Semaphores are very useful in process synchronization and multithreading. But how to use one in real life, for example say in C Language?
Well, we have the POSIX semaphore library in Linux systems. Let’s learn how to use it.
The basic code of a semaphore is simple as presented here. But this code cannot be written directly, as the functions require to be atomic and writing code directly would lead to a context switch without function completion and would result in a mess.
The POSIX system in Linux presents its own built-in semaphore library. To use it, we have to :
- Include semaphore.h
- Compile the code by linking with -lpthread -lrt
To lock a semaphore or wait we can use the sem_wait function:
int sem_wait(sem_t *sem);
To release or signal a semaphore, we use the sem_post function:
int sem_post(sem_t *sem);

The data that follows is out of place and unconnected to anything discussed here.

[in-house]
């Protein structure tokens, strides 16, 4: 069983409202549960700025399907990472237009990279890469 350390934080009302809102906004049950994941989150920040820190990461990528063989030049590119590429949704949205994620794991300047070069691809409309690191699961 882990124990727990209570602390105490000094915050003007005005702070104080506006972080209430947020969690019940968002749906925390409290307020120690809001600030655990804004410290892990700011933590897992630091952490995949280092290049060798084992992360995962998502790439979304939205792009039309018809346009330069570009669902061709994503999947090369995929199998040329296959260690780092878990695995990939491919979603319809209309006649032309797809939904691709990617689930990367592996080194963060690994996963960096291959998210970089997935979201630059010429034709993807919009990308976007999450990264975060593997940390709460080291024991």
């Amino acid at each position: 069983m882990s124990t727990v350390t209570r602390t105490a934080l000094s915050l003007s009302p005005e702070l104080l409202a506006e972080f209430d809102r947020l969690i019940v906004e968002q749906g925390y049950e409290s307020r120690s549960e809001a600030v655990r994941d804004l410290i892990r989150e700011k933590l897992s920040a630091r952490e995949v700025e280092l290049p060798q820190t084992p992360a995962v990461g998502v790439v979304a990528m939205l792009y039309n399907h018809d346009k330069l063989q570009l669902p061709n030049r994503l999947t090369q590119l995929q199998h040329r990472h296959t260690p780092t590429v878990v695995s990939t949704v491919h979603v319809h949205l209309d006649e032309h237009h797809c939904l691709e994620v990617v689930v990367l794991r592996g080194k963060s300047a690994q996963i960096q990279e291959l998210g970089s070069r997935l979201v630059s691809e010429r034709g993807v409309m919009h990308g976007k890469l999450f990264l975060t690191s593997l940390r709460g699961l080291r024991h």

A semaphore is initialised by using sem_init(for processes or threads) or sem_open (for IPC).
sem_init(sem_t *sem, int pshared, unsigned int value);
- sem : Specifies the semaphore to be initialized.
- pshared : This argument specifies whether or not the newly initialized semaphore is shared between processes or between threads. A non-zero value means the semaphore is shared between processes and a value of zero means it is shared between threads.
- value : Specifies the value to assign to the newly initialized semaphore.
To destroy a semaphore, we can use sem_destroy.
To declare a semaphore, the data type is sem_t.
// C program to demonstrate working of Semaphores
sem_init(&mutex, 0, 1);
Compilation should be done with gcc a.c -lpthread -lrt
2 threads are being created, one 2 seconds after the first one.
But the first thread will sleep for 4 seconds after acquiring the lock.
Thus the second thread will not enter immediately after it is called, it will enter 4 – 2 = 2 secs after it is called.
So the output is:
Entered.. Just Exiting... Entered.. Just Exiting...
Entered.. Entered.. Just Exiting... Just Exiting...
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